The good news is, thanks to splicing, all of this is behind us. Splicing allows for the resizing of channels without closing them. When a user receives their first Lightning payment on Phoenix, the Acinq node will open a new channel with the wallet. Should a bigger channel be required to receive a new payment, the existing channel can simply me made bigger. It still costs an on-chain transaction, but at least there is now only one UTXO per user. This simplification of the UTXO/channel management for Acinq might seem slight, but it alone allows Acinq to remove the minimum 3,000 sats opening fee they had in place. Indeed, this fee was there to account that each channel would have to be closed some day, which would cost Acinq money for the closing on-chain transaction, since Acinq was the channel initiator and, in Lightning, the initiator is the one responsible for paying the closing fee. That's a pretty substantial improvement!

That's not all. Now that each user has only one channel, it also enables a pretty slick single-balance UX. The entirety of a user's funds are held into one single channel (e.g. only one UTXO), from where they can be spent either via Lightning or on-chain using trustless swaps. The emphasis here is on trustless: Phoenix had swaps before, but they were trusted. With splicing in place, a swap is just a splice out: we're removing liquidity from the channel using a Bitcoin transaction that updates the channel size itself.

Another change this update brings is that Lighting fees are now fixed to 0.4%, compared to a previous variable fee comprised between 0.05% et 0.5%. It is worth noting that, based on past transactions, this new fee seems to be a little more costly for Lightning transfers, but at the same time it provides:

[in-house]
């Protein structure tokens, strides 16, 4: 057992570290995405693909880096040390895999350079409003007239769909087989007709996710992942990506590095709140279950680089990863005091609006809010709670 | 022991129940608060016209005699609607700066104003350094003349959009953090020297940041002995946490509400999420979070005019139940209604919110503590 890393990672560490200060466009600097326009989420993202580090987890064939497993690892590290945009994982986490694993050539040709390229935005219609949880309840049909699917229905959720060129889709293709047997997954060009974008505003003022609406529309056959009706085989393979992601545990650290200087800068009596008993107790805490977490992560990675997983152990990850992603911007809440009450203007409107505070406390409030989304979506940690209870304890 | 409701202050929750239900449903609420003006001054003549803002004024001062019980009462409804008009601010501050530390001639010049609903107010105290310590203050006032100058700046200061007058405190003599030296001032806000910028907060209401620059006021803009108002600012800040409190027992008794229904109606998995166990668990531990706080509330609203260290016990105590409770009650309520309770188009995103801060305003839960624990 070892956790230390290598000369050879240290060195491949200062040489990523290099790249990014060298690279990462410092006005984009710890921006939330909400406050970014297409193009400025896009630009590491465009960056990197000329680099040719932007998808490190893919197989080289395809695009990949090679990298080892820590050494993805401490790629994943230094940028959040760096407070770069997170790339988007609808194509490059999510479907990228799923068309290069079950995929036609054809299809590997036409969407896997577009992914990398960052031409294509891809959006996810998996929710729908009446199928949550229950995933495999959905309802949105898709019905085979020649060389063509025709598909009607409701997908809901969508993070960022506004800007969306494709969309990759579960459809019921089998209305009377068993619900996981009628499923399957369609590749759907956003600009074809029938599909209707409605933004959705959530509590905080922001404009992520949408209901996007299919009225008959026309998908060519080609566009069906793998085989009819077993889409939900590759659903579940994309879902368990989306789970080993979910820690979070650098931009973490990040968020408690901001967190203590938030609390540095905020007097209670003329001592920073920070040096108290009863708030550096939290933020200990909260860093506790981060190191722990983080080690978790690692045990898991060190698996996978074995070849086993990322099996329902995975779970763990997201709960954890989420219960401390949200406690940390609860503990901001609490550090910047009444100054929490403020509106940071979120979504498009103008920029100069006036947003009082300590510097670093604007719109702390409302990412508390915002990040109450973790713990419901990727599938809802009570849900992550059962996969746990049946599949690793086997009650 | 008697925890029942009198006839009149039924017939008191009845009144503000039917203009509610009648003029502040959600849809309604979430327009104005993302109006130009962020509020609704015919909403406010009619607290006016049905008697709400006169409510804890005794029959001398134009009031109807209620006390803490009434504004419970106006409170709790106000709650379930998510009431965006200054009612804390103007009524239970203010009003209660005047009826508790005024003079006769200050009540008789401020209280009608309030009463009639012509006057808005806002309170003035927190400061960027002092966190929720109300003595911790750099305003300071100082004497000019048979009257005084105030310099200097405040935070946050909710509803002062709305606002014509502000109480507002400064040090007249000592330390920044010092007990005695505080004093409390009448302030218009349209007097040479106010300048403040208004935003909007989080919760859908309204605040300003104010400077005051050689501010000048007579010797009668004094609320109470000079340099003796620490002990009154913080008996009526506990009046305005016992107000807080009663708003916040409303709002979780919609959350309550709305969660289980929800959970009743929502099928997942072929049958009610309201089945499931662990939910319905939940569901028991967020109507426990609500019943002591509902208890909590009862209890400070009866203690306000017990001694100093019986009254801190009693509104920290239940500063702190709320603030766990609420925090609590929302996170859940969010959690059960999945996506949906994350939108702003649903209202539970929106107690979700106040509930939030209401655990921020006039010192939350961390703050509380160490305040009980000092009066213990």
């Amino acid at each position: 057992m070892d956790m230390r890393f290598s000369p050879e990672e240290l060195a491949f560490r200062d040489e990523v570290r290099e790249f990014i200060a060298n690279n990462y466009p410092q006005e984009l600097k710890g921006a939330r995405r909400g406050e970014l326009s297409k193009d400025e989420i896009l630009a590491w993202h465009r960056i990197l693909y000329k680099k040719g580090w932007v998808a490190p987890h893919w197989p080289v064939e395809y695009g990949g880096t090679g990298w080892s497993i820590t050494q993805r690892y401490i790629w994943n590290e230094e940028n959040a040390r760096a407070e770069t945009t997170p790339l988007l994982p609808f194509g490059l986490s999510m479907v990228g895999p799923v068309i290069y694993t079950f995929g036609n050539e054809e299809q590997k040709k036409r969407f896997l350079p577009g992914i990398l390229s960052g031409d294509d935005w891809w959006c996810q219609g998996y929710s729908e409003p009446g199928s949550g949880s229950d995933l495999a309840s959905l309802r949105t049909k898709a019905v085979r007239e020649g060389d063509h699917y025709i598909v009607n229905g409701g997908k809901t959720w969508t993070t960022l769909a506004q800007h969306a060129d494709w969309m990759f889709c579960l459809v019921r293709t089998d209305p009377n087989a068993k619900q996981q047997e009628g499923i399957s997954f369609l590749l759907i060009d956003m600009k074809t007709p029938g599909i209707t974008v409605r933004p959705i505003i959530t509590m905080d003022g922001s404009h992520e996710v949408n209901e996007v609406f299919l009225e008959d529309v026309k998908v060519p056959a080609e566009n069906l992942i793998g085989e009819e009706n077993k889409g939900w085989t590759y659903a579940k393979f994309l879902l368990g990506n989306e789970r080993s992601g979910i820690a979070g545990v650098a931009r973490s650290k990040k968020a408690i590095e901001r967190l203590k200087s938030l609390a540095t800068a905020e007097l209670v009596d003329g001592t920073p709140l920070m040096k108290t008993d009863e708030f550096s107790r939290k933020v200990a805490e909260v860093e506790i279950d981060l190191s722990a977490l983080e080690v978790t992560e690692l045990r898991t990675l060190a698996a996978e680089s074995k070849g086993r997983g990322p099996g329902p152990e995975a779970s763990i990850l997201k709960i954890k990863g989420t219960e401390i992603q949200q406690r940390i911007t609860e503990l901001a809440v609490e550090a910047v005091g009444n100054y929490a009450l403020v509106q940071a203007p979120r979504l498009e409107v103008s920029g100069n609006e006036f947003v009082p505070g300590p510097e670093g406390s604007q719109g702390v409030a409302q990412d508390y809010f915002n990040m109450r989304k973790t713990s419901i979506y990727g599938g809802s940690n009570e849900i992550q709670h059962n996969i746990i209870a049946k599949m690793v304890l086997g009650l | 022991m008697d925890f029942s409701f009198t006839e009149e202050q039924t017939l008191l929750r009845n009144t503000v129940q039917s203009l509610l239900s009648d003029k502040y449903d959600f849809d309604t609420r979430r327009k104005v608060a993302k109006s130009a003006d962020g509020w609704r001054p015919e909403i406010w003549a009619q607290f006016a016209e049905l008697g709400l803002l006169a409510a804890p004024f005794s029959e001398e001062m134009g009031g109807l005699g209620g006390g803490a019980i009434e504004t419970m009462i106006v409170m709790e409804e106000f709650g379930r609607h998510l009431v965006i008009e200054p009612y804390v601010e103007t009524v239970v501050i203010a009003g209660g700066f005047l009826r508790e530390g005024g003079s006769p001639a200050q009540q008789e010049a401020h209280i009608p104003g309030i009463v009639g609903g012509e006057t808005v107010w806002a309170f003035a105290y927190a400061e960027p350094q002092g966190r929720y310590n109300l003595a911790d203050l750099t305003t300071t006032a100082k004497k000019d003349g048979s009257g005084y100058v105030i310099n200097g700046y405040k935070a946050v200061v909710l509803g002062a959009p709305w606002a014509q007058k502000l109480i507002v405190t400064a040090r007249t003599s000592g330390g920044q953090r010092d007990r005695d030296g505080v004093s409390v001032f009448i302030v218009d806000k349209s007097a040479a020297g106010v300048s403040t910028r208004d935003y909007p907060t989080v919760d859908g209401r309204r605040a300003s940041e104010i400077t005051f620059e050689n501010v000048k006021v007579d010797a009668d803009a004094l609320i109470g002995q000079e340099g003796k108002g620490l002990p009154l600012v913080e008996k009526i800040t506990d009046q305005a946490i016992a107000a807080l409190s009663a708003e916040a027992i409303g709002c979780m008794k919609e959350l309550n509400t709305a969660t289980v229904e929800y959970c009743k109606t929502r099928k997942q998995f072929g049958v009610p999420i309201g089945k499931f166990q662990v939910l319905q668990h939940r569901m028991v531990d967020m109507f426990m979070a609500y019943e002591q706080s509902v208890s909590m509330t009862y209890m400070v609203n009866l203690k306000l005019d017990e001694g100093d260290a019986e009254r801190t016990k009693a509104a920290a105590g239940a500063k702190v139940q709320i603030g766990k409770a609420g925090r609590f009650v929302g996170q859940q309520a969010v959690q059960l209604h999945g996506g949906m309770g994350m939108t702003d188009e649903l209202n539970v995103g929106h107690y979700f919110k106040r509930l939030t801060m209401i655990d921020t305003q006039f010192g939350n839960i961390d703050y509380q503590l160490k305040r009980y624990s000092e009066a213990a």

• the user with a predictable fee, which they can review before sending the payment,
  • the service provider (eg Acinq) with a more sustainable revenue,
  • aligned incentives, since the service provider is now incentivized to find the cheapest route possible to keep as much of the fixed fee for themselves, which wasn't the case with the variable fee.

The new Phoenix with splicing is currently in a closed beta (for Android only), to which one can apply by emailing the Acinq team. The beta is conducted through Google Play, so you'll need a Google Play account to partake.

Kudos to the Acinq team for this huge release! They're once again paving the way towards improved usability of the Lightning Network!

Mutiny Available To Everyone

Mutiny Wallet is now available to everyone! As a reminder, Mutiny is a web-based Lightning wallet that enables the full Lightning experience right into the browser, thus escaping app store censorship and making it the most widely available Lightning wallet ever.

First things first: keep in mind that Mutiny is still in beta. Caution is strongly advised, so consider this a spending wallet, and don't put more money than what you'd carry in cash in your wallet. That being said, Mutiny is pretty awesome:

  • Just-in-Time channels provided through Voltage's Flow 2.0 service, which means user get their first Lightning channels without the hassle ;
  • at the same time, you can still open your own channels with any node in the network ;
  • backup with 12-words seed and a remote Versioned Storage Service for channels state, which allows users to backup both their on-chain and Lightning funds ;
  • Nostr Wallet Connect (NWC) working out of the box, which among other things enables a "Subscription" feature where users can pay a monthly fee to access "Mutiny+" (Mutiny+ features are coming soon™, so for now consider Mutiny+ mostly a demo for subscriptions, and a cool way to support Mutiny's development).

The release has also sparked some criticism regarding the web-based nature of Mutiny making it intrinsically less secure than a native app. However, as this comment highlights, the Mutiny developers are aware of the tradeoffs. And, to reiterate once again, Mutiny should still be considered as experimental, so don't put too much money it it!